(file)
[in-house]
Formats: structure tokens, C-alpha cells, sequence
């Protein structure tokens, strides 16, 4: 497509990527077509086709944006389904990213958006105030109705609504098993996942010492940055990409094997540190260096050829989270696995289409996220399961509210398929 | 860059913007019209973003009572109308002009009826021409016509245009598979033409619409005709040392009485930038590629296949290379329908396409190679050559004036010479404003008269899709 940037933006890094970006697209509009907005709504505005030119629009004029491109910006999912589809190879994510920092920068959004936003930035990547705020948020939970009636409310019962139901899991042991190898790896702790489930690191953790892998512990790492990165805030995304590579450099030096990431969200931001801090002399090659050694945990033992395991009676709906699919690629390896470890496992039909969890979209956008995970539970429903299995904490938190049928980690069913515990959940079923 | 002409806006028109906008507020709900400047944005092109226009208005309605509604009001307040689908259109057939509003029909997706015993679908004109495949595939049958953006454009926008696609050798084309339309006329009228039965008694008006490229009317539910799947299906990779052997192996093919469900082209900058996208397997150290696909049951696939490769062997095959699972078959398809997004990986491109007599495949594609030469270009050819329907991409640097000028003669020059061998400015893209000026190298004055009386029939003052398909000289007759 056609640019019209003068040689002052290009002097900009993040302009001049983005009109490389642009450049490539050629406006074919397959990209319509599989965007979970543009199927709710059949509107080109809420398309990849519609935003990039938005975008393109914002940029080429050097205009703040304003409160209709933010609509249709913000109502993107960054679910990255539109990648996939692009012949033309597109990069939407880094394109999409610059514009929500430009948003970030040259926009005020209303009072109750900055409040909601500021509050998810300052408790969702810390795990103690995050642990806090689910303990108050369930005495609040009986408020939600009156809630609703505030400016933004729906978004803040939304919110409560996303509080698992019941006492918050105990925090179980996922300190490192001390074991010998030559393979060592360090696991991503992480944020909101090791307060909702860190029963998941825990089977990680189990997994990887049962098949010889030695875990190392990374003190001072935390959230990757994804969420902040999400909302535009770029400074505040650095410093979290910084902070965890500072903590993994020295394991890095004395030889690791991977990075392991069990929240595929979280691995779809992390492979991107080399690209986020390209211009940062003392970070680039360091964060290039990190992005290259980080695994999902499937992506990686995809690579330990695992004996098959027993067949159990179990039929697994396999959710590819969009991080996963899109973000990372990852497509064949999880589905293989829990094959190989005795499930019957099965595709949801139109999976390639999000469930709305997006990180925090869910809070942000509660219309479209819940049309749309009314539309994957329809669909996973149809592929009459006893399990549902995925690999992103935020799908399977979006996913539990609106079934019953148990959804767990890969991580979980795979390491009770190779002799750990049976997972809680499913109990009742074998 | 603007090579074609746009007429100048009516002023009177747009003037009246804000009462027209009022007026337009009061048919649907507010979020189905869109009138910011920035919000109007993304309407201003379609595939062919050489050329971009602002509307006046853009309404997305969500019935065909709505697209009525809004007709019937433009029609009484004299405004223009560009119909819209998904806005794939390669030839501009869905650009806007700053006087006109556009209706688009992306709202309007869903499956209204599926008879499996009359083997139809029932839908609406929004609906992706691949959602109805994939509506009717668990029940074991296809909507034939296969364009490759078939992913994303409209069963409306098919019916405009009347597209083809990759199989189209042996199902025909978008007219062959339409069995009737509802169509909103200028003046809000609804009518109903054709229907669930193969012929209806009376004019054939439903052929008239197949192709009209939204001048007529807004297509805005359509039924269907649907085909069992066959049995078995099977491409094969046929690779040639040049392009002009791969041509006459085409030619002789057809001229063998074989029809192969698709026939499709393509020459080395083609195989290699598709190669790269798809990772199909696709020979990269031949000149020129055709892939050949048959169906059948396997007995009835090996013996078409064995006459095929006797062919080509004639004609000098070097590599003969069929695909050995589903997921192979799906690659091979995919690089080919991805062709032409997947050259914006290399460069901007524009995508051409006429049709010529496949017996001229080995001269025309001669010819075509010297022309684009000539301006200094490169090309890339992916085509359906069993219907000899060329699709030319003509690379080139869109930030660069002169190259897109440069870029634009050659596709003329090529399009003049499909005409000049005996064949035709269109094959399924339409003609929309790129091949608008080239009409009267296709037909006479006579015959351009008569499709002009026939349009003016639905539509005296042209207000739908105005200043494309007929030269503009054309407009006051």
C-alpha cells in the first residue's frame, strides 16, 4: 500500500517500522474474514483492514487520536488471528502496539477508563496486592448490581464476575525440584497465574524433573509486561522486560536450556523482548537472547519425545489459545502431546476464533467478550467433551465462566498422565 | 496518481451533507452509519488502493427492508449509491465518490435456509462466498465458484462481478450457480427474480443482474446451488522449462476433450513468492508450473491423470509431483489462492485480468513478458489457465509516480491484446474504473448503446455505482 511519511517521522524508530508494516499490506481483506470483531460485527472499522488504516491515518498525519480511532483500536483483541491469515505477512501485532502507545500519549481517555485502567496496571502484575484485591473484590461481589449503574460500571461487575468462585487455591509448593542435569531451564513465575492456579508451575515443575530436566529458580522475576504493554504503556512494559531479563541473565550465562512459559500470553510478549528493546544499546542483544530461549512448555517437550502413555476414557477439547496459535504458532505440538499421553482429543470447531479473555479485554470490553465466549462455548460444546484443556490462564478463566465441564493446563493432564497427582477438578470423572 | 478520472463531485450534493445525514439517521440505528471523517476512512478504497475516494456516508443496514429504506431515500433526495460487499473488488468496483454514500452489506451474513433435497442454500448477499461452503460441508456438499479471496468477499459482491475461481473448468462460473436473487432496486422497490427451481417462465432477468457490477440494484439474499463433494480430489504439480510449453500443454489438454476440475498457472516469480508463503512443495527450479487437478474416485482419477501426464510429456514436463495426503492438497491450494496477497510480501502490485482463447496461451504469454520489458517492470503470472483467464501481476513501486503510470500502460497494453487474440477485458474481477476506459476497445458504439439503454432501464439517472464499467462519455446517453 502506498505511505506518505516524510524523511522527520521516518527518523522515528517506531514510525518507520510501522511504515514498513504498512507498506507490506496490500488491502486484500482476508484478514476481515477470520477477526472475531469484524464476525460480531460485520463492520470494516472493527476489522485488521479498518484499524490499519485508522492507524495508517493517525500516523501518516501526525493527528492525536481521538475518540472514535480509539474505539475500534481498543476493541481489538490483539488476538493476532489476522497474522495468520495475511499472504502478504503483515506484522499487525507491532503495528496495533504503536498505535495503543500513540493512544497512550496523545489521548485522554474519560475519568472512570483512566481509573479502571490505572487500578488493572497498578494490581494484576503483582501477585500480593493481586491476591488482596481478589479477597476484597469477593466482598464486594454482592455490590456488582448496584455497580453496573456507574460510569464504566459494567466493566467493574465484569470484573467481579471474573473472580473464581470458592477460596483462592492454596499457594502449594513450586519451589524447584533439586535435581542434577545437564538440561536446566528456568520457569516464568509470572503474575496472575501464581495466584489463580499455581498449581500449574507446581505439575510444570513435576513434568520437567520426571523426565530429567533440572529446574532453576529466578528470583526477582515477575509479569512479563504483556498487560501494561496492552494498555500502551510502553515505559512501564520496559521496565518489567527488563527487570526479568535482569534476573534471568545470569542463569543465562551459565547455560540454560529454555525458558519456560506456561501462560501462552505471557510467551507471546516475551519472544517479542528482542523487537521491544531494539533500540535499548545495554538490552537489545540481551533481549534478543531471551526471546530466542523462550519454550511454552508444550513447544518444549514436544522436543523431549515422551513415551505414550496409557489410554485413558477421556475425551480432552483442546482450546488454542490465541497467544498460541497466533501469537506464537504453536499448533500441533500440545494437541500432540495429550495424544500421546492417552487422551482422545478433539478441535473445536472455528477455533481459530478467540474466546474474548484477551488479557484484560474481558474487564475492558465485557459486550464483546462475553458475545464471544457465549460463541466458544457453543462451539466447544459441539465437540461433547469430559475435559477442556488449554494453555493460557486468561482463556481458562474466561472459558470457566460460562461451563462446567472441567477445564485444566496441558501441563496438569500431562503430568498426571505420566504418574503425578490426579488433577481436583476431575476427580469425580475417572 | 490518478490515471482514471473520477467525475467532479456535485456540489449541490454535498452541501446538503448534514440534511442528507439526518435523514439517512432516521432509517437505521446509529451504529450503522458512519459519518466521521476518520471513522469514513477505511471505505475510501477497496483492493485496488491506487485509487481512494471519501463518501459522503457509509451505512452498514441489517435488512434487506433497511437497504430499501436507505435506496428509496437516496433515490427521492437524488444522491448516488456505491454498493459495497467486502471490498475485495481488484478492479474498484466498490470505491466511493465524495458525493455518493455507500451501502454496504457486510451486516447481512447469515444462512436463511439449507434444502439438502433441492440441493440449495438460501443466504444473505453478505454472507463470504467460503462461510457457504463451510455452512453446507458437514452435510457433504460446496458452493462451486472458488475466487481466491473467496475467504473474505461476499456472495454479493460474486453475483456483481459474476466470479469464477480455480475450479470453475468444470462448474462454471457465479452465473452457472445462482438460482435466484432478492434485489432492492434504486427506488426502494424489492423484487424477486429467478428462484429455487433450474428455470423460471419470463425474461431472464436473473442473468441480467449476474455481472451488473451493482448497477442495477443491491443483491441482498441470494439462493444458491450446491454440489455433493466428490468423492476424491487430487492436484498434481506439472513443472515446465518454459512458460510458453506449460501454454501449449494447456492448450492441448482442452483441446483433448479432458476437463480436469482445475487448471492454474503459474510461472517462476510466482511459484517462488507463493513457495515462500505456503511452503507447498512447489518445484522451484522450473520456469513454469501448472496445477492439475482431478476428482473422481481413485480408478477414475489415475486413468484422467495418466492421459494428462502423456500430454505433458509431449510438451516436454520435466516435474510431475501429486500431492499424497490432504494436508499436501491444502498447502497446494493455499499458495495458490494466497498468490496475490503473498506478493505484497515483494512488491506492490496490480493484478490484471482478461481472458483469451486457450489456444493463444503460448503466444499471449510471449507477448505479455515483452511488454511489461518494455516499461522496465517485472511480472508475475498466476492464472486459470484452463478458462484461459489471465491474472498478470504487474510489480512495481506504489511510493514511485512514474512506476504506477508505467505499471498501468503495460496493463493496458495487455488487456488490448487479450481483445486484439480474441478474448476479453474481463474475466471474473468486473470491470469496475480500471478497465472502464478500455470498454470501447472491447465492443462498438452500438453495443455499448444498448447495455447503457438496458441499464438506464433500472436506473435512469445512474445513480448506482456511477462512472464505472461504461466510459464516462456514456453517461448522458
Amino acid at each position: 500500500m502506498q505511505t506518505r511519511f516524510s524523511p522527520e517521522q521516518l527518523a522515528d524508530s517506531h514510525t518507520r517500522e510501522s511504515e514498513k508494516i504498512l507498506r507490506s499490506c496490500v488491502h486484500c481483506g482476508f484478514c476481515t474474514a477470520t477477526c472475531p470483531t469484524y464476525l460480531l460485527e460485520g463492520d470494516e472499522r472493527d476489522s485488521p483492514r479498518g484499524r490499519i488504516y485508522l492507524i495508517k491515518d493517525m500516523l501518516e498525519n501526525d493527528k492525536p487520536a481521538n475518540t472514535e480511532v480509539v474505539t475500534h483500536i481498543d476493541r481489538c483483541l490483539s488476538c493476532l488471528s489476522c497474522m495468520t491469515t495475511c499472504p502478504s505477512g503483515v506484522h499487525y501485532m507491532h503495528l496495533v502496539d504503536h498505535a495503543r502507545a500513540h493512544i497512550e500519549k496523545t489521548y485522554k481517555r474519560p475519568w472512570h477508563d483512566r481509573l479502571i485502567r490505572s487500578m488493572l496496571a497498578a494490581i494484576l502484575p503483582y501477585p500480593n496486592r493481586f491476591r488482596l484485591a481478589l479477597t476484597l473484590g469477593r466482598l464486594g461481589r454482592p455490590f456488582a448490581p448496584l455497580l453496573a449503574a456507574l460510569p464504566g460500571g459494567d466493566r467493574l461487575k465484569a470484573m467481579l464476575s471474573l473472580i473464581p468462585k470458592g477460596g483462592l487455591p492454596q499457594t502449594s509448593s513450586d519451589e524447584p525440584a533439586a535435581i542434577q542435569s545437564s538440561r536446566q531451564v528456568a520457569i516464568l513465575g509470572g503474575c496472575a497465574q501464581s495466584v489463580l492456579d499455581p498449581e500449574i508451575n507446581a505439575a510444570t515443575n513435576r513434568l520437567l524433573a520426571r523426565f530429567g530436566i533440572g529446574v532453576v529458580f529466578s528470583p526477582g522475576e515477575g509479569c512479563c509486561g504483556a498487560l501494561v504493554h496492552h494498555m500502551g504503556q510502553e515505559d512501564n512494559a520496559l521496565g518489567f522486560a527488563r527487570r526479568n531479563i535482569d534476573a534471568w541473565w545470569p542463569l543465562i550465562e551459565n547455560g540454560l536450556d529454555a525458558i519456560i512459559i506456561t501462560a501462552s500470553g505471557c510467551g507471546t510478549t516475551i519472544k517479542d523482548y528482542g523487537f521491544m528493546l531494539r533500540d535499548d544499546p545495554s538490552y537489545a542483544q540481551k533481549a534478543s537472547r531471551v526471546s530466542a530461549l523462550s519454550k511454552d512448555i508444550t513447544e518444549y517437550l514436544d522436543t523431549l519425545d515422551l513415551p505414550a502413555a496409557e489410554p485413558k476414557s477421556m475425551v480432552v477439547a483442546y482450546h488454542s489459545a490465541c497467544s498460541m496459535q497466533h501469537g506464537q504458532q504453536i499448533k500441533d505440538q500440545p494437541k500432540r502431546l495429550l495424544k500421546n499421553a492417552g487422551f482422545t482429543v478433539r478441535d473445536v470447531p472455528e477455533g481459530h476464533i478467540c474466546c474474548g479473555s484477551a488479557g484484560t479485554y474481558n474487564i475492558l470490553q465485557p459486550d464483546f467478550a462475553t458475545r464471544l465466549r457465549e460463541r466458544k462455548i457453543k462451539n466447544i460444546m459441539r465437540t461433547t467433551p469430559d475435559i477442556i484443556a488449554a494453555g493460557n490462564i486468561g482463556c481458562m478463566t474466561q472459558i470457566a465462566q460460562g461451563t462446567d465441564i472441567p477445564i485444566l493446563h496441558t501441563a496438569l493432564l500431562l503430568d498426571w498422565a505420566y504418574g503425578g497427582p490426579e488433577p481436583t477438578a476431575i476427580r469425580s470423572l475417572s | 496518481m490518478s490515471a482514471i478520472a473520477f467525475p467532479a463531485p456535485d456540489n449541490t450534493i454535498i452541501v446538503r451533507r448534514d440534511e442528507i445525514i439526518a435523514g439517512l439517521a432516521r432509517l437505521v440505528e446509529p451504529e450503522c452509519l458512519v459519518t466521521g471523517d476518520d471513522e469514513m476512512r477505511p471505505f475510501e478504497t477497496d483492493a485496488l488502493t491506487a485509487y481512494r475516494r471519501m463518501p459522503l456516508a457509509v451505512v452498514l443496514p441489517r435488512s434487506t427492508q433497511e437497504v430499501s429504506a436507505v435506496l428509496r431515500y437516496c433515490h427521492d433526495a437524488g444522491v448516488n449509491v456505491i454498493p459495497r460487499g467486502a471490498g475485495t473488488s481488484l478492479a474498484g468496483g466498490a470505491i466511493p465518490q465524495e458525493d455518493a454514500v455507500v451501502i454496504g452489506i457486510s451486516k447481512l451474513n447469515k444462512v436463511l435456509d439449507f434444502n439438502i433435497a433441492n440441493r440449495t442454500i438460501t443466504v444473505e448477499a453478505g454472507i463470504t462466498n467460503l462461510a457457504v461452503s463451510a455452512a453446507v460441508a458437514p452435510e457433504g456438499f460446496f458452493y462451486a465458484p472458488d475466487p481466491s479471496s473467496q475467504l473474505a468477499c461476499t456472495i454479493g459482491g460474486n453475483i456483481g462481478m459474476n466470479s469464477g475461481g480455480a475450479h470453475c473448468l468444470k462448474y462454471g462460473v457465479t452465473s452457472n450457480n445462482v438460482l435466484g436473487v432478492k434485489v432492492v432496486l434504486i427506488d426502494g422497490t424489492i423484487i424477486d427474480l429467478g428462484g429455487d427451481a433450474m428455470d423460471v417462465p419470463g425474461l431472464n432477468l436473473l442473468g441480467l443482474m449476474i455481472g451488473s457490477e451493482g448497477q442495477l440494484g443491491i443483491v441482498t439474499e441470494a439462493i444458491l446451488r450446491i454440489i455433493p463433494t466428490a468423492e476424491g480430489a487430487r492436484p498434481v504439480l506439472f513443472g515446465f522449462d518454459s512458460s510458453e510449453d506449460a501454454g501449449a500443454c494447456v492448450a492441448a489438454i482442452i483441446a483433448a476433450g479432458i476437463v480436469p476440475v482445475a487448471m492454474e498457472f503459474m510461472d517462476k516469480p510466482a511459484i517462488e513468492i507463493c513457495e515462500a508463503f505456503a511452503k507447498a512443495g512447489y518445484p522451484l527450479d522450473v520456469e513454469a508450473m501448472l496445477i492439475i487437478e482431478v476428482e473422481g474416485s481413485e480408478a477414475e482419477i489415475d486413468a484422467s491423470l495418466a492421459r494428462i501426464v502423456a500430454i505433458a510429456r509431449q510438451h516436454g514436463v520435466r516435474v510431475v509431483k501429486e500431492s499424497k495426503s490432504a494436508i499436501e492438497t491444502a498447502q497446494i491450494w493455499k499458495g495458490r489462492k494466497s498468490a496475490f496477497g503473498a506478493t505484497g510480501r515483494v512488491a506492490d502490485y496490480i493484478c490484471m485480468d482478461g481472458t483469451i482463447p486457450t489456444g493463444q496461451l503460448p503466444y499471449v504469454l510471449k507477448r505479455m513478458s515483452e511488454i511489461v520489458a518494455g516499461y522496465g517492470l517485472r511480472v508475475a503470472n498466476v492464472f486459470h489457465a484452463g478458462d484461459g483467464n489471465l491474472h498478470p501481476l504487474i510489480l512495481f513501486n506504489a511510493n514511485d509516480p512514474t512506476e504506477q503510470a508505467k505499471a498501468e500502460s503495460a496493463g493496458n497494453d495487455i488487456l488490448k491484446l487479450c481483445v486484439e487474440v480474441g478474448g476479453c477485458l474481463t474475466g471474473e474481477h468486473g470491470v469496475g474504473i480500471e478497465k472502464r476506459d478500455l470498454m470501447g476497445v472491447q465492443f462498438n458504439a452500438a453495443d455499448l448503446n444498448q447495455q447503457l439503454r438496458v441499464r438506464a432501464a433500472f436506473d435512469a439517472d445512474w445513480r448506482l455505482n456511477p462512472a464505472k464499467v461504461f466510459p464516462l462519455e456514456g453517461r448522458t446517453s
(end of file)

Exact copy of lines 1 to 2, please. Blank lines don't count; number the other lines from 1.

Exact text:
[in-house]
Formats: structure tokens, C-alpha cells, sequence